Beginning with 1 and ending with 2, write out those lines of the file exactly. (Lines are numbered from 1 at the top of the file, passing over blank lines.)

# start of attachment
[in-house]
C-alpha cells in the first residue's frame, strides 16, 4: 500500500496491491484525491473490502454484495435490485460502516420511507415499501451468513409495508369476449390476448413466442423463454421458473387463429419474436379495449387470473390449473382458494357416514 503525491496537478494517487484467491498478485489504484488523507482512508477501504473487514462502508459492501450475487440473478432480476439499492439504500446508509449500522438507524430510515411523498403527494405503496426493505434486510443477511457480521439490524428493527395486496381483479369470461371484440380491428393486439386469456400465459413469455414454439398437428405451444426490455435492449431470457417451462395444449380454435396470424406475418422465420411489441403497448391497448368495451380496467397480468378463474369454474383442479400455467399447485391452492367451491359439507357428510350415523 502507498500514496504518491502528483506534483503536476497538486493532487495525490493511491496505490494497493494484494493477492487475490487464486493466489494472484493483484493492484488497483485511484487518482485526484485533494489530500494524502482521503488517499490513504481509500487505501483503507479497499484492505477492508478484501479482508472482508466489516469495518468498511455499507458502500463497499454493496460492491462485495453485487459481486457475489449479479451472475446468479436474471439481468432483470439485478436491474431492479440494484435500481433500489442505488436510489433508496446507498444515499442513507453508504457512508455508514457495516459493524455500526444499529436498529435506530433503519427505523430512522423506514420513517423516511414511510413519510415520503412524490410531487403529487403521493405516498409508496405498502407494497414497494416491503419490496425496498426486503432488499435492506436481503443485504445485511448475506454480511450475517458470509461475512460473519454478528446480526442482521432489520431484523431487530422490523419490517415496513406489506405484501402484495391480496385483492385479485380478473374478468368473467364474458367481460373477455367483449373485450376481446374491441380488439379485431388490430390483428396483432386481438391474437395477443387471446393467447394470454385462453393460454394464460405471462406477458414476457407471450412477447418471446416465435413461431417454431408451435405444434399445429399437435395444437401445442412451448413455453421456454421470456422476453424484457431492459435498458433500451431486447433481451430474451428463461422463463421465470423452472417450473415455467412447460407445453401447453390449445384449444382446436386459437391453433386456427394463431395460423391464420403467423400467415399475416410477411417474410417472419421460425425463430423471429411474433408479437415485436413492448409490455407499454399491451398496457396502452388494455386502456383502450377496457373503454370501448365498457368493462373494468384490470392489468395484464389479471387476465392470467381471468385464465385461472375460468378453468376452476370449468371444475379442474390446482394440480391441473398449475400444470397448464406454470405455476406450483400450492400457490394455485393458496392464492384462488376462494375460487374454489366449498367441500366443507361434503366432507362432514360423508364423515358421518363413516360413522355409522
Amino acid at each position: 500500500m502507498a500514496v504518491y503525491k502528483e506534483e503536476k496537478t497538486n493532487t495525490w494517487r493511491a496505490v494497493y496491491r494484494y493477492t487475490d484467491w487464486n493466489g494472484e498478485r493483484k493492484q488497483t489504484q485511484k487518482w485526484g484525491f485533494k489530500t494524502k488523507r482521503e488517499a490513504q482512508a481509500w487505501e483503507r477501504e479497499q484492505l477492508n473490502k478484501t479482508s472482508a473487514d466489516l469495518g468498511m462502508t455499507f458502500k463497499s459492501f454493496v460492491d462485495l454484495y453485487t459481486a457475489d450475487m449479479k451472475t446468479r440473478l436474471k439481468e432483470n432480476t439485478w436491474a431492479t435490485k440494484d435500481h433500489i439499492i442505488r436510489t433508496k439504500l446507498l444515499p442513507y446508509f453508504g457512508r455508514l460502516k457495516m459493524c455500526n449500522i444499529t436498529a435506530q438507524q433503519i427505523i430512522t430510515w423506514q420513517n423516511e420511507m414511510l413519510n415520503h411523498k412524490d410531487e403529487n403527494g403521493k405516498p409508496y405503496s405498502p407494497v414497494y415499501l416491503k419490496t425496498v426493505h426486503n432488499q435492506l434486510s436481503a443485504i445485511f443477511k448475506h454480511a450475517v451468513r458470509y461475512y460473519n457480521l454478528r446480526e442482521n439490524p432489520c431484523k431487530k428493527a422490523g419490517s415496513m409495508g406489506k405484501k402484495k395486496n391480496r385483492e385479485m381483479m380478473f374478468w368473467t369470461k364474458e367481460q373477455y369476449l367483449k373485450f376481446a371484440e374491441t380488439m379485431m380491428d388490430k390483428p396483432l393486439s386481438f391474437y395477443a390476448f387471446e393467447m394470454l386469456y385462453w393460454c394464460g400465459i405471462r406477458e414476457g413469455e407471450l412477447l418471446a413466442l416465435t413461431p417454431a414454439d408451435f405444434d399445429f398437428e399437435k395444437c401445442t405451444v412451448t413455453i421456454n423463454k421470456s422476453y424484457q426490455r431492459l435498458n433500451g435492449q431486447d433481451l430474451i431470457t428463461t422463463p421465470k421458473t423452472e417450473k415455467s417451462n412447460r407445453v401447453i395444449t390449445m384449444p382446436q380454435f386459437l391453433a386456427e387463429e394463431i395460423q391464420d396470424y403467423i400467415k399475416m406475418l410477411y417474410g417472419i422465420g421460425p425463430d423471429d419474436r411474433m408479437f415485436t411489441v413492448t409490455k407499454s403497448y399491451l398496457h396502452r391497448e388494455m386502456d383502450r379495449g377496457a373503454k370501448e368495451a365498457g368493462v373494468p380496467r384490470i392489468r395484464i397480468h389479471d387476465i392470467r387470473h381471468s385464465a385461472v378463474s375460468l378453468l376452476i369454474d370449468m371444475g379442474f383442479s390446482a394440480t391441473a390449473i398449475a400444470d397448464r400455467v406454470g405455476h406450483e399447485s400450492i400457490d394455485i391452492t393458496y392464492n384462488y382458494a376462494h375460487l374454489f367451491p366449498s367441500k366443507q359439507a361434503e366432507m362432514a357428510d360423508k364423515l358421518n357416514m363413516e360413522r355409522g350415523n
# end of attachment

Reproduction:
[in-house]
C-alpha cells in the first residue's frame, strides 16, 4: 500500500496491491484525491473490502454484495435490485460502516420511507415499501451468513409495508369476449390476448413466442423463454421458473387463429419474436379495449387470473390449473382458494357416514 503525491496537478494517487484467491498478485489504484488523507482512508477501504473487514462502508459492501450475487440473478432480476439499492439504500446508509449500522438507524430510515411523498403527494405503496426493505434486510443477511457480521439490524428493527395486496381483479369470461371484440380491428393486439386469456400465459413469455414454439398437428405451444426490455435492449431470457417451462395444449380454435396470424406475418422465420411489441403497448391497448368495451380496467397480468378463474369454474383442479400455467399447485391452492367451491359439507357428510350415523 502507498500514496504518491502528483506534483503536476497538486493532487495525490493511491496505490494497493494484494493477492487475490487464486493466489494472484493483484493492484488497483485511484487518482485526484485533494489530500494524502482521503488517499490513504481509500487505501483503507479497499484492505477492508478484501479482508472482508466489516469495518468498511455499507458502500463497499454493496460492491462485495453485487459481486457475489449479479451472475446468479436474471439481468432483470439485478436491474431492479440494484435500481433500489442505488436510489433508496446507498444515499442513507453508504457512508455508514457495516459493524455500526444499529436498529435506530433503519427505523430512522423506514420513517423516511414511510413519510415520503412524490410531487403529487403521493405516498409508496405498502407494497414497494416491503419490496425496498426486503432488499435492506436481503443485504445485511448475506454480511450475517458470509461475512460473519454478528446480526442482521432489520431484523431487530422490523419490517415496513406489506405484501402484495391480496385483492385479485380478473374478468368473467364474458367481460373477455367483449373485450376481446374491441380488439379485431388490430390483428396483432386481438391474437395477443387471446393467447394470454385462453393460454394464460405471462406477458414476457407471450412477447418471446416465435413461431417454431408451435405444434399445429399437435395444437401445442412451448413455453421456454421470456422476453424484457431492459435498458433500451431486447433481451430474451428463461422463463421465470423452472417450473415455467412447460407445453401447453390449445384449444382446436386459437391453433386456427394463431395460423391464420403467423400467415399475416410477411417474410417472419421460425425463430423471429411474433408479437415485436413492448409490455407499454399491451398496457396502452388494455386502456383502450377496457373503454370501448365498457368493462373494468384490470392489468395484464389479471387476465392470467381471468385464465385461472375460468378453468376452476370449468371444475379442474390446482394440480391441473398449475400444470397448464406454470405455476406450483400450492400457490394455485393458496392464492384462488376462494375460487374454489366449498367441500366443507361434503366432507362432514360423508364423515358421518363413516360413522355409522